Deloitte Consulting interviewed industry experts and 2,000 potential buyers and found that only “young, very high income individuals,” making more than $200,000 a year, would consider purchasing an electric car sometime during the next 10 years. While there are people who may want to own such a car, the cost of around $40,000, even with the rebate, is still double the cost of some internal combustion engines. For example, a 2011 Chevy Volt sells for $40,280; a Mercedes-Benz C350 sells for $39,990. In Denmark, Renault will be selling a five-seat electric vehicle for $38,453, with the charging station costing  an additional $1,875. Tesla Motors will start its Model S sedan, which has a 160 mile driving range in ideal conditions, at $57,400. With larger battery packs, Tesla can expand the driving range. For an extra $10,000, Tesla will provide an electric vehicle that can go 230 miles on a charge, and for an extra $20,000, it will provide a vehicle that can go 300 miles.

To date, General Motors has sold 928 Chevy Volts and Nissan has sold 173 Leafs, for a grand total of 1101 electric vehicles. At the pace of 350 vehicle sales per month, a whooping 16,800 electric vehicles will be on the road by 2015. That is pretty close to Energy Information Administration’s forecast of 20,000 electric vehicles in 2015.

At the existing tax credit of $7,500 per electric vehicle, the government has spent $8,257,500 of taxpayers’ money so far on electric vehicle deployment. If electric vehicle sales can reach half the goal by 2015, the cost to taxpayers for the subsidy, whether it is a tax credit or a rebate, will be $3.75 billion; the full goal will cost taxpayers $7.5 billion.

Oil Displacement and Carbon Emissions Mitigation

According to the Energy Information Administration, 239 million light-duty vehicles are expected to be on the road in 2015, and they are expected to emit 1,072.8 million metric tons of carbon dioxide in 2015. If one million of these vehicles were electric instead of gasoline-fueled, 4.5 million metric tons less carbon dioxide would be emitted at the tailpipe, or 0.08 percent of total carbon dioxide emissions forecast to be emitted from energy combustion in 2015.

Of course tailpipe emissions are not life cycle emissions, and hence the carbon dioxide emissions to generate the electricity must also be taken into account. Since two-thirds of our electricity in 2015 is expected to be generated from fossil fuels, the carbon dioxide emissions mitigated are 1.5 million metric tons or 0.03 percent of total carbon dioxide emissions forecast to be released by energy combustion in 2015. Those miniscule savings come at a high taxpayer cost between federal subsidies to make the high cost of electric vehicles more favorable and research and development expenditures to hopefully get technological breakthroughs in batteries, among other government investments.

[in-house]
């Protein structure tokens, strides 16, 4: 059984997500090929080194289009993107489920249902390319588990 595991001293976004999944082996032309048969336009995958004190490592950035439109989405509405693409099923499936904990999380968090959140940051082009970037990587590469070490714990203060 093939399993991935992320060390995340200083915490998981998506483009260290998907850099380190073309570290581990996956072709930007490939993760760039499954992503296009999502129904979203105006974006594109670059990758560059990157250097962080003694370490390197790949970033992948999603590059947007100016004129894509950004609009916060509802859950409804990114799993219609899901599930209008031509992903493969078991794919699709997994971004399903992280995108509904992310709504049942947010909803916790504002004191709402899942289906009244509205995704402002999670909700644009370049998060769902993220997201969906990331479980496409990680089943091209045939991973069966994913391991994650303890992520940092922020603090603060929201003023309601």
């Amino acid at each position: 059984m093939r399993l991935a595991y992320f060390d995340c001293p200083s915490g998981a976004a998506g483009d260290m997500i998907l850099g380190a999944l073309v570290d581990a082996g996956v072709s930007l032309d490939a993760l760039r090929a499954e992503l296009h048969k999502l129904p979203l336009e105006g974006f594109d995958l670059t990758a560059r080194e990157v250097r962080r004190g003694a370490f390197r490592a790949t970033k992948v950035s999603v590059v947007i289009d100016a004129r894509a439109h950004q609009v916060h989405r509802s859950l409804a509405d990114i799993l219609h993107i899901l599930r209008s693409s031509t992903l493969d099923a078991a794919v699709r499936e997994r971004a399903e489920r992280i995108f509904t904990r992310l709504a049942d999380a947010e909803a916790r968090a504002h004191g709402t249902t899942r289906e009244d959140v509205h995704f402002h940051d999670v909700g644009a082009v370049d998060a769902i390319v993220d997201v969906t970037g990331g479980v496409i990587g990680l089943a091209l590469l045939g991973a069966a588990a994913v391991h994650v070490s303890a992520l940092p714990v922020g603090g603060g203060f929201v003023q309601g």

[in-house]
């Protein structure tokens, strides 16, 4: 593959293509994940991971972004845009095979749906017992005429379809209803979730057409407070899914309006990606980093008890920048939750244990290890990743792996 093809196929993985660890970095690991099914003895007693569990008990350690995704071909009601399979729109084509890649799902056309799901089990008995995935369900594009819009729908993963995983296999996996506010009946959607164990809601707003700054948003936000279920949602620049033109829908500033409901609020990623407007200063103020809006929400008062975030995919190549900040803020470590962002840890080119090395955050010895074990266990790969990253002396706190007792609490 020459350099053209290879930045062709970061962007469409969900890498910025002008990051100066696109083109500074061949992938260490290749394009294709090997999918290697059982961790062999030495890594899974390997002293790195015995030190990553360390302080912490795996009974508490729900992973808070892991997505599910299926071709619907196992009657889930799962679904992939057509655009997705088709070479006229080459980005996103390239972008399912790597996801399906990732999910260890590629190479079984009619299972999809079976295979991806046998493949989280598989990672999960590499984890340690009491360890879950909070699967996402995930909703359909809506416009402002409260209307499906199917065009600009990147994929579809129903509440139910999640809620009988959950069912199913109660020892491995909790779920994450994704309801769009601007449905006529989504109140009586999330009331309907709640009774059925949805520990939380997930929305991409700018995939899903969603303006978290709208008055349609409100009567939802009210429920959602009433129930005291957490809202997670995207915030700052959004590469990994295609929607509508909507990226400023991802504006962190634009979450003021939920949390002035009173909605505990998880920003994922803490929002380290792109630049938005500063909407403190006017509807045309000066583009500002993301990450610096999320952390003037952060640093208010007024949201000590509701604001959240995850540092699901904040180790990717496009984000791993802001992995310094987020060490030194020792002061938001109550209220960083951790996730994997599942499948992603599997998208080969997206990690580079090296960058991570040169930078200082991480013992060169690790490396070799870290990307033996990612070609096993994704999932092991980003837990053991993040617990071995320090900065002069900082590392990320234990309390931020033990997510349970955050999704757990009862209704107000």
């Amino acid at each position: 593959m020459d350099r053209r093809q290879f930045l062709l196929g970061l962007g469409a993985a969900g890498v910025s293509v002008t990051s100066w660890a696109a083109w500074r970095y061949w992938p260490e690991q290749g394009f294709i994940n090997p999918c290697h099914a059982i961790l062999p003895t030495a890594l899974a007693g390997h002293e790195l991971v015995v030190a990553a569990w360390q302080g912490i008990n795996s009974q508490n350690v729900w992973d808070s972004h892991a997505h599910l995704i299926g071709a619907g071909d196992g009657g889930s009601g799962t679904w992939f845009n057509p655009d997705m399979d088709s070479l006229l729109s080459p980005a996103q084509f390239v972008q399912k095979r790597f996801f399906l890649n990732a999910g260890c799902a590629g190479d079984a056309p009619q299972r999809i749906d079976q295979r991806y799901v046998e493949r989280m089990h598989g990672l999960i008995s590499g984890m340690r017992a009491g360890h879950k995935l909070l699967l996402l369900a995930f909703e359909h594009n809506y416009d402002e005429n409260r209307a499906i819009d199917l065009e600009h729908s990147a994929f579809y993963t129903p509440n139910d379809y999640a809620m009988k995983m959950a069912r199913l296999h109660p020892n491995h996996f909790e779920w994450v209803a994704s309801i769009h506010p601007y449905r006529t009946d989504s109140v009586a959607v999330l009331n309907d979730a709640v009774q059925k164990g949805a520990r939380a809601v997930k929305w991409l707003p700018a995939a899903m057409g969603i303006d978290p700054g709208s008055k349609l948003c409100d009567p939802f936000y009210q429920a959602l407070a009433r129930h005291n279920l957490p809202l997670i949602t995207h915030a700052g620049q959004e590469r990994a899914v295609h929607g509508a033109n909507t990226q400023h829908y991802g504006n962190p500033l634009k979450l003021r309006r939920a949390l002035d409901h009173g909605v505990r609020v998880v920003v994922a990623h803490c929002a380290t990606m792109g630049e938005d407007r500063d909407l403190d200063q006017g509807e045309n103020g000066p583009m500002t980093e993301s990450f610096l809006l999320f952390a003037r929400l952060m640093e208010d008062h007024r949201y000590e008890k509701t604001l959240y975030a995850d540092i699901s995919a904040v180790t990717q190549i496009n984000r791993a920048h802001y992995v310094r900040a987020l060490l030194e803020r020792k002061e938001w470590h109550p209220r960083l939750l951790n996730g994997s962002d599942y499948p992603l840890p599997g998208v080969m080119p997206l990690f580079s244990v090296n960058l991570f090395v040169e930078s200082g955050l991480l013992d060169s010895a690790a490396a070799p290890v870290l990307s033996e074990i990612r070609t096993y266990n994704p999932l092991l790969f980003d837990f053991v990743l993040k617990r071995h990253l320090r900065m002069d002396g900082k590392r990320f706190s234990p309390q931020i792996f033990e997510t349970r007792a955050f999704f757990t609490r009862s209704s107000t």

Further, the amount of oil displacement in 2015 would not be very great either. Transportation oil use would be about 0.5 percent less if one million electric vehicles were on the road by 2015.


The president has a goal of one million electric vehicles on the road by 2015. Buyers of qualified electric vehicles already get a tax credit of $7,500, which President Obama would like to make into a rebate to entice more buyers into deploying these vehicles into the marketplace. Automobile manufacturers and others believe that this goal is a stretch since the purchasers of these vehicles will be few in number. And, even if the target is met, it will do little to mitigate carbon dioxide emissions. Rather it will cost taxpayers in subsidies and R&D investments.

The U.S. government wants to choose future automobile technology for consumers by using taxpayer money to subsidize the electric car market. According to David Littman at the Mackinac Center for Public Policy, “I have never seen an industry that receives subsidies for any period of time like this that didn’t fail and then cost taxpayers even more.”  If an industry can not attract private investment, it is unlikely to penetrate the market. If and when investors and the private sector take the plunge into the electric vehicle market without government aide will be when that market will develop. Given the cost, range and infrastructure issues associated with electric vehicles, it may never happen.